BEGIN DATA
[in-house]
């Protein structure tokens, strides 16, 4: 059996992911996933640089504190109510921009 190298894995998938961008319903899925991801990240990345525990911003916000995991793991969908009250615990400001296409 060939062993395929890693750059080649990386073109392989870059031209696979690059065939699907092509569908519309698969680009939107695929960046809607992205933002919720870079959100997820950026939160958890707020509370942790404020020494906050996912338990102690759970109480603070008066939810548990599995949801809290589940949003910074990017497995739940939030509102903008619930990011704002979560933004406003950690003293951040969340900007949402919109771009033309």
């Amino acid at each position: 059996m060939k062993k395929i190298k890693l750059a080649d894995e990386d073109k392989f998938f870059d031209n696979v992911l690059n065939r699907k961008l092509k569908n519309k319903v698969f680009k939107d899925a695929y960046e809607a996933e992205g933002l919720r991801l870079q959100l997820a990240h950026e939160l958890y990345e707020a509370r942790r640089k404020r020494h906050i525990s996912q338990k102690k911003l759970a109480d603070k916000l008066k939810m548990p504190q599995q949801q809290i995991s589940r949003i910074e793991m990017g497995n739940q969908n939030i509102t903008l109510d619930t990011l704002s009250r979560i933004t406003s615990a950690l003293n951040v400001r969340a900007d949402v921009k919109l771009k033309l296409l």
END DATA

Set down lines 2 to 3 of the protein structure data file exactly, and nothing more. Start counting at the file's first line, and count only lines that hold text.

């Protein structure tokens, strides 16, 4: 059996992911996933640089504190109510921009 190298894995998938961008319903899925991801990240990345525990911003916000995991793991969908009250615990400001296409 060939062993395929890693750059080649990386073109392989870059031209696979690059065939699907092509569908519309698969680009939107695929960046809607992205933002919720870079959100997820950026939160958890707020509370942790404020020494906050996912338990102690759970109480603070008066939810548990599995949801809290589940949003910074990017497995739940939030509102903008619930990011704002979560933004406003950690003293951040969340900007949402919109771009033309």
């Amino acid at each position: 059996m060939k062993k395929i190298k890693l750059a080649d894995e990386d073109k392989f998938f870059d031209n696979v992911l690059n065939r699907k961008l092509k569908n519309k319903v698969f680009k939107d899925a695929y960046e809607a996933e992205g933002l919720r991801l870079q959100l997820a990240h950026e939160l958890y990345e707020a509370r942790r640089k404020r020494h906050i525990s996912q338990k102690k911003l759970a109480d603070k916000l008066k939810m548990p504190q599995q949801q809290i995991s589940r949003i910074e793991m990017g497995n739940q969908n939030i509102t903008l109510d619930t990011l704002s009250r979560i933004t406003s615990a950690l003293n951040v400001r969340a900007d949402v921009k919109l771009k033309l296409l």